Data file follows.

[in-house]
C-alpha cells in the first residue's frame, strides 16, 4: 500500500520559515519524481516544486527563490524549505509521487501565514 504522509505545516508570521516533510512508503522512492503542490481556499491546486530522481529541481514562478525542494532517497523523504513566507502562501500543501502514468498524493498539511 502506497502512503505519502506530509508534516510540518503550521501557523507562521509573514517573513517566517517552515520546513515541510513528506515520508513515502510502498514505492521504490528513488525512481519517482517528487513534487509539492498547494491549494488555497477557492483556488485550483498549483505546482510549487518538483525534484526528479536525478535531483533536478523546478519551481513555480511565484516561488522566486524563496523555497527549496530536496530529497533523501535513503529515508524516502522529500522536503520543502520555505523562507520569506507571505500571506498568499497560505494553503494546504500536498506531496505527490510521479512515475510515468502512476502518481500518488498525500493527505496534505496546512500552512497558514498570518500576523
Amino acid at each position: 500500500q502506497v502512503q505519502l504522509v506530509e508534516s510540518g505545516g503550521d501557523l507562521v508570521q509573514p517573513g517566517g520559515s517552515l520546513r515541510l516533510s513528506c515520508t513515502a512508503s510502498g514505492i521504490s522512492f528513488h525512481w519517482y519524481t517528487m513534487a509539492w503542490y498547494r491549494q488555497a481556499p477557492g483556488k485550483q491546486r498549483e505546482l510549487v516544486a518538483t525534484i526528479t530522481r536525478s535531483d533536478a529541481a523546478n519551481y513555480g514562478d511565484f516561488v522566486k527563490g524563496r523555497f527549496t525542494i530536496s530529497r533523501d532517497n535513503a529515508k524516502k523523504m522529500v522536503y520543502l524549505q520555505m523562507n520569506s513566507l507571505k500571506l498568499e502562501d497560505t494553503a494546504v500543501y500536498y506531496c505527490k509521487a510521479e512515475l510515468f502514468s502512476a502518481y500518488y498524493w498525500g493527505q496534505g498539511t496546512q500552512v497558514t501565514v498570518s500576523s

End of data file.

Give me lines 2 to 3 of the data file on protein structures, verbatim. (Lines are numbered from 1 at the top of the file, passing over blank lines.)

C-alpha cells in the first residue's frame, strides 16, 4: 500500500520559515519524481516544486527563490524549505509521487501565514 504522509505545516508570521516533510512508503522512492503542490481556499491546486530522481529541481514562478525542494532517497523523504513566507502562501500543501502514468498524493498539511 502506497502512503505519502506530509508534516510540518503550521501557523507562521509573514517573513517566517517552515520546513515541510513528506515520508513515502510502498514505492521504490528513488525512481519517482517528487513534487509539492498547494491549494488555497477557492483556488485550483498549483505546482510549487518538483525534484526528479536525478535531483533536478523546478519551481513555480511565484516561488522566486524563496523555497527549496530536496530529497533523501535513503529515508524516502522529500522536503520543502520555505523562507520569506507571505500571506498568499497560505494553503494546504500536498506531496505527490510521479512515475510515468502512476502518481500518488498525500493527505496534505496546512500552512497558514498570518500576523
Amino acid at each position: 500500500q502506497v502512503q505519502l504522509v506530509e508534516s510540518g505545516g503550521d501557523l507562521v508570521q509573514p517573513g517566517g520559515s517552515l520546513r515541510l516533510s513528506c515520508t513515502a512508503s510502498g514505492i521504490s522512492f528513488h525512481w519517482y519524481t517528487m513534487a509539492w503542490y498547494r491549494q488555497a481556499p477557492g483556488k485550483q491546486r498549483e505546482l510549487v516544486a518538483t525534484i526528479t530522481r536525478s535531483d533536478a529541481a523546478n519551481y513555480g514562478d511565484f516561488v522566486k527563490g524563496r523555497f527549496t525542494i530536496s530529497r533523501d532517497n535513503a529515508k524516502k523523504m522529500v522536503y520543502l524549505q520555505m523562507n520569506s513566507l507571505k500571506l498568499e502562501d497560505t494553503a494546504v500543501y500536498y506531496c505527490k509521487a510521479e512515475l510515468f502514468s502512476a502518481y500518488y498524493w498525500g493527505q496534505g498539511t496546512q500552512v497558514t501565514v498570518s500576523s